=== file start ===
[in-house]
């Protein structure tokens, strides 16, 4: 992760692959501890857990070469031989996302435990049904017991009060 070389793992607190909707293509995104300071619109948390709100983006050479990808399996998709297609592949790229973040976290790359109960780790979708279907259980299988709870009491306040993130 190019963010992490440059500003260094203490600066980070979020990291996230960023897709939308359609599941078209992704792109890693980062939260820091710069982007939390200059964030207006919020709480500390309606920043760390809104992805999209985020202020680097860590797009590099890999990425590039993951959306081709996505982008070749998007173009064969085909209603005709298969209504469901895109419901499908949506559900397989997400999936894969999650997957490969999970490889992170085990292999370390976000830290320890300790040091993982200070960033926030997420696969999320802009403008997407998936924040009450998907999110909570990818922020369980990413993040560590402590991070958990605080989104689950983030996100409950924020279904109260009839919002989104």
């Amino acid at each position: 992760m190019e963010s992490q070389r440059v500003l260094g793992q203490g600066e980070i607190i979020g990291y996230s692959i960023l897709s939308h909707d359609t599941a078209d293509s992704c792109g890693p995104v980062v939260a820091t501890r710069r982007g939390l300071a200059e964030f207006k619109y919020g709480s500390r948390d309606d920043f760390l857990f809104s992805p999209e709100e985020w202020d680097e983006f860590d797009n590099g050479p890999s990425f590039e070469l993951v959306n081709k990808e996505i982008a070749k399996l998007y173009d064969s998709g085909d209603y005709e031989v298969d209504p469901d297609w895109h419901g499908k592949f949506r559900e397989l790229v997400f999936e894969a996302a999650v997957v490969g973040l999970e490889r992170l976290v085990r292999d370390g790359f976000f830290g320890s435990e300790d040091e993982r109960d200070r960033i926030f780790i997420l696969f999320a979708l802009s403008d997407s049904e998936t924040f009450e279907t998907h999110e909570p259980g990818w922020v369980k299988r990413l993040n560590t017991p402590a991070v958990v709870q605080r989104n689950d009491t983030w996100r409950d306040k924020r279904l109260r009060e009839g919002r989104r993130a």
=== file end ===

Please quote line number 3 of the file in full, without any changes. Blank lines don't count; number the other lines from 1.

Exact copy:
């Amino acid at each position: 992760m190019e963010s992490q070389r440059v500003l260094g793992q203490g600066e980070i607190i979020g990291y996230s692959i960023l897709s939308h909707d359609t599941a078209d293509s992704c792109g890693p995104v980062v939260a820091t501890r710069r982007g939390l300071a200059e964030f207006k619109y919020g709480s500390r948390d309606d920043f760390l857990f809104s992805p999209e709100e985020w202020d680097e983006f860590d797009n590099g050479p890999s990425f590039e070469l993951v959306n081709k990808e996505i982008a070749k399996l998007y173009d064969s998709g085909d209603y005709e031989v298969d209504p469901d297609w895109h419901g499908k592949f949506r559900e397989l790229v997400f999936e894969a996302a999650v997957v490969g973040l999970e490889r992170l976290v085990r292999d370390g790359f976000f830290g320890s435990e300790d040091e993982r109960d200070r960033i926030f780790i997420l696969f999320a979708l802009s403008d997407s049904e998936t924040f009450e279907t998907h999110e909570p259980g990818w922020v369980k299988r990413l993040n560590t017991p402590a991070v958990v709870q605080r989104n689950d009491t983030w996100r409950d306040k924020r279904l109260r009060e009839g919002r989104r993130a």